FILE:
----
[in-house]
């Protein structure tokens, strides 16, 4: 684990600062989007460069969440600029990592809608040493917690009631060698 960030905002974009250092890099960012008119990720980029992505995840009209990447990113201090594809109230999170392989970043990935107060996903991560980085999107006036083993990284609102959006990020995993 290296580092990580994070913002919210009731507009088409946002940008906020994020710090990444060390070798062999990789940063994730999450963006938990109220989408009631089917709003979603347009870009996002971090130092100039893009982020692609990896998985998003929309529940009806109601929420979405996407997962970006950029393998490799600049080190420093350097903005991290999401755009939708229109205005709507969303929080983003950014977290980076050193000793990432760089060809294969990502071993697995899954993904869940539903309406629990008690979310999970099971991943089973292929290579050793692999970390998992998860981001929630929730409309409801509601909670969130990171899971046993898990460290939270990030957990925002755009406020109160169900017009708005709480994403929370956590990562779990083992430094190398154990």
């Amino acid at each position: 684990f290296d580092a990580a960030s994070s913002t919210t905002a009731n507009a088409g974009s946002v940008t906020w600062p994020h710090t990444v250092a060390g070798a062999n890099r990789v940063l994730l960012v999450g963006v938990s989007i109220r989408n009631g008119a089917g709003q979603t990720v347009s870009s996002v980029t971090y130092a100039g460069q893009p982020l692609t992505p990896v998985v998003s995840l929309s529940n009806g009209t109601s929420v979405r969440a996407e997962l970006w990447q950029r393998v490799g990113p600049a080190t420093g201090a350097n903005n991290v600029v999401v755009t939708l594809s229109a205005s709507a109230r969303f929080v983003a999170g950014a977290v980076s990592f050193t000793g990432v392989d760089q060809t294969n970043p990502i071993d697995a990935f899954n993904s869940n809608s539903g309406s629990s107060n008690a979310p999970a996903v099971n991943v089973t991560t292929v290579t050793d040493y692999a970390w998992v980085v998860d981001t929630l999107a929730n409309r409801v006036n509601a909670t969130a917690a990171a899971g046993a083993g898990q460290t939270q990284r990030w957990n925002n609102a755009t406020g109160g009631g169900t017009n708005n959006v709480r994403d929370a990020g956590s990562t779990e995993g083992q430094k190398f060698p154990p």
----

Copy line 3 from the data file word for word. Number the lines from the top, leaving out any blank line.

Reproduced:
């Amino acid at each position: 684990f290296d580092a990580a960030s994070s913002t919210t905002a009731n507009a088409g974009s946002v940008t906020w600062p994020h710090t990444v250092a060390g070798a062999n890099r990789v940063l994730l960012v999450g963006v938990s989007i109220r989408n009631g008119a089917g709003q979603t990720v347009s870009s996002v980029t971090y130092a100039g460069q893009p982020l692609t992505p990896v998985v998003s995840l929309s529940n009806g009209t109601s929420v979405r969440a996407e997962l970006w990447q950029r393998v490799g990113p600049a080190t420093g201090a350097n903005n991290v600029v999401v755009t939708l594809s229109a205005s709507a109230r969303f929080v983003a999170g950014a977290v980076s990592f050193t000793g990432v392989d760089q060809t294969n970043p990502i071993d697995a990935f899954n993904s869940n809608s539903g309406s629990s107060n008690a979310p999970a996903v099971n991943v089973t991560t292929v290579t050793d040493y692999a970390w998992v980085v998860d981001t929630l999107a929730n409309r409801v006036n509601a909670t969130a917690a990171a899971g046993a083993g898990q460290t939270q990284r990030w957990n925002n609102a755009t406020g109160g009631g169900t017009n708005n959006v709480r994403d929370a990020g956590s990562t779990e995993g083992q430094k190398f060698p154990p």